The new prospectus re-affirms the government’s key objectives which are not simply to facilitate the delivery of new housing but also to create sustainable, economically viable places – rather than dormitory suburbs - where people choose to live. The prospectus does explain that the government does not want to impose a set of development principles on local areas but rather wants to support local areas in realising their own vision. This more pragmatic approach is, however, combined with a couple of new expectations that were not articulated in the previous prospectus. There is an explicit expectation that garden villages, towns and cities will play a full role in delivering Starter Homes and the prospectus makes it clear that they will be bound by the new statutory requirement to be included in the Housing and Planning Bill and so will assist in the delivery of the planned 200,000 starter homes in the next 5 years. . In addition there will be “encouragement” of any proposal that makes effective use of previously developed land and/or public sector land and this will in turn complement the government’s plans to build 150,000 homes on surplus public sector land between 2015 and 2020.
Infrastructure and land value capture
Any expression of interest will need to demonstrate a clear understanding of how the project, including any necessary infrastructure, could be delivered and the new prospectus again states – without further elaboration - that effective land value capture can play an important role in funding infrastructure costs. The need to minimising upfront land costs is also highlighted as is the desirability of leveraging in private sector finance. The new prospectus does indicate that proposals that do not depend on further public subsidy to deliver them will be viewed favourably so good access to existing or planned strategic transport will be an advantage.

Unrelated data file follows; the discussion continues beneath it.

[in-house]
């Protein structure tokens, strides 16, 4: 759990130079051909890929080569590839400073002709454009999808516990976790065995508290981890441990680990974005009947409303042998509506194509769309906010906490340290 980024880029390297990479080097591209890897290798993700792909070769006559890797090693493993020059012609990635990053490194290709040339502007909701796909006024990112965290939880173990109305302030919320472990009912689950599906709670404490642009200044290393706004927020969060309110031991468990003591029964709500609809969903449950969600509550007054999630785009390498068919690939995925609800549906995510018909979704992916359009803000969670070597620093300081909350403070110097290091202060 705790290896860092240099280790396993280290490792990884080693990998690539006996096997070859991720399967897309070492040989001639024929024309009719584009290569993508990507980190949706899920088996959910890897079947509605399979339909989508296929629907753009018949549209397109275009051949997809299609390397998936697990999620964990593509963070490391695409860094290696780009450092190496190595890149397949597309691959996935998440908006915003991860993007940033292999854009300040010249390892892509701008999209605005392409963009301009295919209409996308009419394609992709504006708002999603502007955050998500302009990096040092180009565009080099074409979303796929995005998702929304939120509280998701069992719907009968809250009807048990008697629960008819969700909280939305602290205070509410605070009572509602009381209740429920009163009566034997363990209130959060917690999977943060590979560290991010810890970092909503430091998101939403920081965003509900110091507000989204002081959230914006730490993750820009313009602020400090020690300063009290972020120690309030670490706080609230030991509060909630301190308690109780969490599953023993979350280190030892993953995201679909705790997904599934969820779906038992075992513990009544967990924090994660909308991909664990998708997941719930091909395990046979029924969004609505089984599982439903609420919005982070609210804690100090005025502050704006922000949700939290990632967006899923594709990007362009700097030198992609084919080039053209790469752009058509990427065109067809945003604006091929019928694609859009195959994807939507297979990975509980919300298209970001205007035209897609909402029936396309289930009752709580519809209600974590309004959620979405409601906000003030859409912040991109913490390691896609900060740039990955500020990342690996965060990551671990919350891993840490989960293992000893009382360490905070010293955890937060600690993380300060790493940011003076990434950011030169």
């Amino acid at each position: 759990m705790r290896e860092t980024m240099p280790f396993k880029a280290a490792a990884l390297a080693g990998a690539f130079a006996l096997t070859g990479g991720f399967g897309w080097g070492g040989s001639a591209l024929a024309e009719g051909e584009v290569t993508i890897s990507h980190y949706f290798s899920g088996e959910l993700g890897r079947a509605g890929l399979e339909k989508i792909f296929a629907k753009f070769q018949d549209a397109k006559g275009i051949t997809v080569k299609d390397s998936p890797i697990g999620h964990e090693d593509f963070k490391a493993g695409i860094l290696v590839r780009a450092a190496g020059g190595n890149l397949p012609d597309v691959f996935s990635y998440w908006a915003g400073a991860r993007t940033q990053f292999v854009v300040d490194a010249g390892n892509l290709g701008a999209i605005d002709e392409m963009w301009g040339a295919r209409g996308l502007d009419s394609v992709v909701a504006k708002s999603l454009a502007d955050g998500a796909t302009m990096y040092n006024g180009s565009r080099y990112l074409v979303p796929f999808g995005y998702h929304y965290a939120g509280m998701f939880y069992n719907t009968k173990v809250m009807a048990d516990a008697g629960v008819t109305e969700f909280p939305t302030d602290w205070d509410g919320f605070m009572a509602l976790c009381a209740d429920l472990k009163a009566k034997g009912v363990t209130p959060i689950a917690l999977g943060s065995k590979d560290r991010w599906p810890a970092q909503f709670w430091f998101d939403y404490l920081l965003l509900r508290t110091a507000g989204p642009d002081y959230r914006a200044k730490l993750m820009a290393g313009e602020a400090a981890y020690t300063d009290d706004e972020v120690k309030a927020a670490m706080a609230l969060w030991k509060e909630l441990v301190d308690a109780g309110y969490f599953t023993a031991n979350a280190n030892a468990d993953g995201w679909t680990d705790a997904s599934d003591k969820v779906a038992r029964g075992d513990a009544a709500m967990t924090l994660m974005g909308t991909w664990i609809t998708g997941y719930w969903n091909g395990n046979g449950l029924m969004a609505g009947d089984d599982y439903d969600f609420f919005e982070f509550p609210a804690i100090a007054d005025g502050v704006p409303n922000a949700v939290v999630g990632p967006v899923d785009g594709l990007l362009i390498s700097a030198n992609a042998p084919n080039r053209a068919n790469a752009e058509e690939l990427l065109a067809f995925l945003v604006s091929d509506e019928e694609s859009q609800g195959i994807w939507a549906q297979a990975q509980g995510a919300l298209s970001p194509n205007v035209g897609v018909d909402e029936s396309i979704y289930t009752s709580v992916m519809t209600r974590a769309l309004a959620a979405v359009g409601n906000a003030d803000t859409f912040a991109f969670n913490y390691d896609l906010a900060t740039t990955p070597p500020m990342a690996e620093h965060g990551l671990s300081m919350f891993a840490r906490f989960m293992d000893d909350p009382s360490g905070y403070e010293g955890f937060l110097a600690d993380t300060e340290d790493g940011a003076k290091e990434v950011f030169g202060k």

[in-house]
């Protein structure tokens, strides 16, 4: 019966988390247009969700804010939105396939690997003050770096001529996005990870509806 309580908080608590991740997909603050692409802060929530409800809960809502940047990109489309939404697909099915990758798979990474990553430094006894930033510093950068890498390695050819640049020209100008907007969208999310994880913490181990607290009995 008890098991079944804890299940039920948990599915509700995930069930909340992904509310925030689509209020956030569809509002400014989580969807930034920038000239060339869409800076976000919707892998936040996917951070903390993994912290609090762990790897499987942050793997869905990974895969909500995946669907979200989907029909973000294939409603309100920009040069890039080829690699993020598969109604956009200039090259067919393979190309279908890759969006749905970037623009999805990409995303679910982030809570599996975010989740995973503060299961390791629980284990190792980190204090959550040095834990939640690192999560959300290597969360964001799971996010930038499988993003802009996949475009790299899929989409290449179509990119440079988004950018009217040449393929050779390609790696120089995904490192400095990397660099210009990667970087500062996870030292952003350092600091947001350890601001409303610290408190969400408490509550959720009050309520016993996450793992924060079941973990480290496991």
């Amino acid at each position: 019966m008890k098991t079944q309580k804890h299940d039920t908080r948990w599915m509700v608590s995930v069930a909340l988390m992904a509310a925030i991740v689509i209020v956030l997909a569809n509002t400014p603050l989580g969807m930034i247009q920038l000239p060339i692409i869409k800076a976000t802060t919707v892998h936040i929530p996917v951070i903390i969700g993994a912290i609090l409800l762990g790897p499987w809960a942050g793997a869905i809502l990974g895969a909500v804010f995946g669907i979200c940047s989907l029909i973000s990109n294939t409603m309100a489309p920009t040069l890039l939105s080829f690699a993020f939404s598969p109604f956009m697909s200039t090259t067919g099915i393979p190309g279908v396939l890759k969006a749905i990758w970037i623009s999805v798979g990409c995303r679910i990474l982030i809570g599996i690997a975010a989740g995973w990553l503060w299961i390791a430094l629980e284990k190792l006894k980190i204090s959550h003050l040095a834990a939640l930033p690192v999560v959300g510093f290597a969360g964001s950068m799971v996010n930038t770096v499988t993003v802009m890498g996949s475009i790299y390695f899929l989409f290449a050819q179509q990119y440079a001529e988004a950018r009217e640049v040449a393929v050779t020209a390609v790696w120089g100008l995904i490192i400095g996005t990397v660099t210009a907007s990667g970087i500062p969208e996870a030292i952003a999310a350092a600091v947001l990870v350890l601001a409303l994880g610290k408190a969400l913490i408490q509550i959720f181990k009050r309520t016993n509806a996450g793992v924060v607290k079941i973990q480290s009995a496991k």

Government support package
The new prospectus outlines a similar tailored package of support to that previously on offer which includes a limited amount of funding to support the development of any successful proposal (in the financial years 2016-17 and 2017-18) as well as the support of the HCA’s Advisory Team for Large Applications (ATLAS) and the government’s ability to broker solutions across its various departments. In addition the new prospectus welcomes ideas about additional financial flexibilities that could unlock delivery and any planning freedoms that would be beneficial. It gives as examples the ability to resist speculative planning applications and to continue to protect the Green Belt which are perhaps not overly radical ideas but do give a flavour of what might be possible. In addition the government will work with the places they are supporting to help them access the government’s various existing capital funding streams.
The latest prospectus is significant in that it signals a new willingness on the part of government to take bolder steps towards meeting its aim of delivering 1 million new homes by 2020. It indicates a recognition that it might be easier to deliver a larger number of developments of between 1,500 and 10,000 homes than a handful of developments of over 10,000 homes. It also contains a commitment on the part of the government to revisit the New Towns Act 1981 and enable the creation of New Town Development Corporations to speed up the delivery process. This new boldness is welcome but it remains to be seen how quickly a new generation of garden villages, towns and cities will become a reality.